Injuries and suspensions hit Notre Dame’s defense hard last season, as this unit allowed 29.2 points per game and struggled to stop the run (171.2 yards per game allowed). While last year’s defense took its share of lumps in the second half of 2014, improvement should be noticeable in 2015. Cornerback KeiVarae Russell is back from an academic suspension, and coordinator Brian VanGorder has 10 returning starters to work with in the second year of this scheme. Stopping the run and generating a better pass rush are two critical areas for the Fighting Irish to improve on in 2015. Senior Sheldon Day is among the nation’s top linemen, but Notre Dame needs more from Isaac Rochell, Jarron Jones and Romeo Okwara.
Key Player to Watch: DT Jarron Jones/DE Andrew Trumbetti/DT Jerry Tillery
13. Arizona State: Pass Rusher
The receiving corps is also worth a mention after Jaelen Strong left for the NFL, but the Sun Devils landed graduate transfer Devin Lucien from UCLA and moved D.J. Foster from running back to alleviate some of the concerns on the outside. Coach Todd Graham likes to be aggressive with his blitz packages, and despite the loss of Marcus Hardison (10 sacks) and touted junior college recruit Davon Durant, the pass rush won’t regress too much. However, Graham would like to find a dominant edge rusher, and running back Kalen Ballage is spending some time at the Devilbacker position. Can Ballage or Ismael Murphy-Richardson or another player fill the void?
Player to Watch: RB/LB Kalen Ballage
14. Clemson: Offensive Line
The Tigers return just two starters on defense, but coordinator Brent Venables should keep the unit performing at a high level. The bigger concern for coach Dabo Swinney has to be with the offensive line. After all, quarterback Deshaun Watson is coming off a torn ACL. The line returns just one starter (center Ryan Norton) and has a combined 29 career starts from the projected lineup.
Key Player to Watch: LT Mitch Hyatt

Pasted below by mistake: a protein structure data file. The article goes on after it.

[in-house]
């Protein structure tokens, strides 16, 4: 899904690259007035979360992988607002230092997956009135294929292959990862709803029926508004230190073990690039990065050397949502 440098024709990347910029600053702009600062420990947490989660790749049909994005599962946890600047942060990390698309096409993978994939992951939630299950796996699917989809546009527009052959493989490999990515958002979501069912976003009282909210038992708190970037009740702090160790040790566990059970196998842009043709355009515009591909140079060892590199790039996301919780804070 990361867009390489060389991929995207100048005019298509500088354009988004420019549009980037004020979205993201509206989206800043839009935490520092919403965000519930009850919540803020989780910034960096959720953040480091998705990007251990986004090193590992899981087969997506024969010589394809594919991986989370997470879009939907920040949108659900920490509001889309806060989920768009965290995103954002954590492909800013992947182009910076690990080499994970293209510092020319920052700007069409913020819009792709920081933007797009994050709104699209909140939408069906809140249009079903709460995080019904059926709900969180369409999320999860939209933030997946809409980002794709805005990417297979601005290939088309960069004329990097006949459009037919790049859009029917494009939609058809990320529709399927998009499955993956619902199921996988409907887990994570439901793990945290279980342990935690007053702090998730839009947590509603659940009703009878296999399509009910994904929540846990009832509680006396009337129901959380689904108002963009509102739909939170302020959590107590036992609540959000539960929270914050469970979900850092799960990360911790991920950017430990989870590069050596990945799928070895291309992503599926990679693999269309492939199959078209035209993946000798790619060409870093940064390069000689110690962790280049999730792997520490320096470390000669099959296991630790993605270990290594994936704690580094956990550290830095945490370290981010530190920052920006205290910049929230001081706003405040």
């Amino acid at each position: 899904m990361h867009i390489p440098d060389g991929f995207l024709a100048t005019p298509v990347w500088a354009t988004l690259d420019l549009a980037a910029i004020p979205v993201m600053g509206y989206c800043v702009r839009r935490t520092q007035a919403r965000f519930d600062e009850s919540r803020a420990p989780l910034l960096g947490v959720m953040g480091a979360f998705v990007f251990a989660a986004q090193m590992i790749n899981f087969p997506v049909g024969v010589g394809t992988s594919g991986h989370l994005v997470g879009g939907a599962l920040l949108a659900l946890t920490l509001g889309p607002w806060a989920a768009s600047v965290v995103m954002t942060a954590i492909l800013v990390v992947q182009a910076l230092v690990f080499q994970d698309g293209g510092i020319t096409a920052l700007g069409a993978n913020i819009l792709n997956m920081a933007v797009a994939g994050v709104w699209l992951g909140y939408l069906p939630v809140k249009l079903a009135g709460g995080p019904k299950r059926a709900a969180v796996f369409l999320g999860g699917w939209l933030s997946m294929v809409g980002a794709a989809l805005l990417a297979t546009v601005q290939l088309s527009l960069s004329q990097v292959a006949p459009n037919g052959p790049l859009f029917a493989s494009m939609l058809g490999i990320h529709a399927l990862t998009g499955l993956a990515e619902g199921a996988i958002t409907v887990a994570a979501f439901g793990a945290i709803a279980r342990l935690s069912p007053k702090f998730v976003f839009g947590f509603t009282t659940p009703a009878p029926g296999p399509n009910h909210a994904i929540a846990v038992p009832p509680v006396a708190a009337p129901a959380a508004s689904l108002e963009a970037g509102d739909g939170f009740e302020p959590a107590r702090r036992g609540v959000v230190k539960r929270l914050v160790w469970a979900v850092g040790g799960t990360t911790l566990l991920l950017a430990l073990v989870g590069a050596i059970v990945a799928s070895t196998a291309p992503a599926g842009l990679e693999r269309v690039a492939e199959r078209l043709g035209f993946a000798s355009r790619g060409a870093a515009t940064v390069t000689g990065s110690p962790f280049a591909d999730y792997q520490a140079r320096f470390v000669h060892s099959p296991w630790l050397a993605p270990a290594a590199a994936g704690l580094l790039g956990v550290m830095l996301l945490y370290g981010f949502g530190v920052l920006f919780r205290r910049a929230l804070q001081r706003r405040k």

15. LSU: Quarterback
It’s no secret LSU had issues at quarterback last year. The Tigers completed only 50 percent of their throws and managed just seven passing scores in SEC games. The edge in talent goes to sophomore Brandon Harris. However, Anthony Jennings has a better grasp of the offense.
Key Player to Watch: QB Brandon Harris
ESPN catches a lot of grief for the way they handle college football. Most notably, the way they are all over the SEC.
Why wouldn't the worldwide leader in sports cover much of the SEC? They have the SEC network and it's arguably the most dominant coverage in football. ESPN's College Gameday host Kirk Herbstreit took to Twitter in order to set the record straight on why things seem to be a little biased in the SEC's favor, and made note of the fact that the first camp the gameday crew stopped at was that of Ohio State.
I thought @espn only cared about the SEC?? Weird their first day of camp coverage is at Ohio St.?! . So much for that tired conspiracy!— Kirk Herbstreit (@KirkHerbstreit) August 10, 2015
Can you imagine if the B1G won SEVEN straight National Titles the amount of coverage the B1G would receive?! https://t.co/8kftH8qvIw— Kirk Herbstreit (@KirkHerbstreit) August 10, 2015
No, just think people need to recognize Natl coverage is directly related to winning. That's why OSU everywhere now https://t.co/xXj4PcTksw— Kirk Herbstreit (@KirkHerbstreit) August 10, 2015
You mean years of winning. New champion now--gets the coverage. Simple. https://t.co/y74mnOwT92— Kirk Herbstreit (@KirkHerbstreit) August 10, 2015
Same as if Michigan St wins it ESPN will be all over the Spartans. Champions get more coverage. Whoever it is! https://t.co/DWkfxMvSvh— Kirk Herbstreit (@KirkHerbstreit) August 10, 2015
Long story short, whoever wins gets the most coverage.
Entering the 2015 season the Iowa Hawkeyes have big questions. Gone are six proven offensive performers, including quarterback Jake Rudock, who'll likely enter the season as Michigan's starting quarterback, running back Mark Weisman, and wide receiver Kevonte Martin-Manley. Also no longer on the roster are five defensive starters, namely All-Big Ten tackle Carl Davis.
Last season, the Hawkeyes struggled to maintain consistency, finishing things off with a threegame losing streak. Entering fall camp, questions abound for head coach Kirk Ferentz and his young staff. Can the Hawkeyes dig deep enough to win at least eight games against a relatively weak schedule, and put themselves back in contention to battle Nebraska and Wisconsin for a shot at the Big Ten West Division title? Or will they allow the late-season skid to erode their confidence to the point of no return?
Iowa’s Five Biggest Fall Camp Storylines
1. Beefing Up the D-line
Keep an eye on Drew Ott here. Iowa is not expected to line up this season with the size the Hawkeyes have traditionally exhibited on the defensive line. But what they lack in pure size, they make up for in talent and experience. If Ott and his fellow linemen can stop big plays, it could mean a return to the Hawks’ traditional defensive dominance.
2. Quarterback Development
Junior C.J. Beathard's “the guy.” But will he show the potential the Iowa coaching staff foresaw while running off Rudock and his 4,819 career passing yards to Michigan? There's no question Beathard is a more versatile quarterback. He can make plays with his arm and his legs. How he comes together with the rest of this offense in the upcoming practices will go a long way towards putting him firmly in charge of this team’s 2015 fate.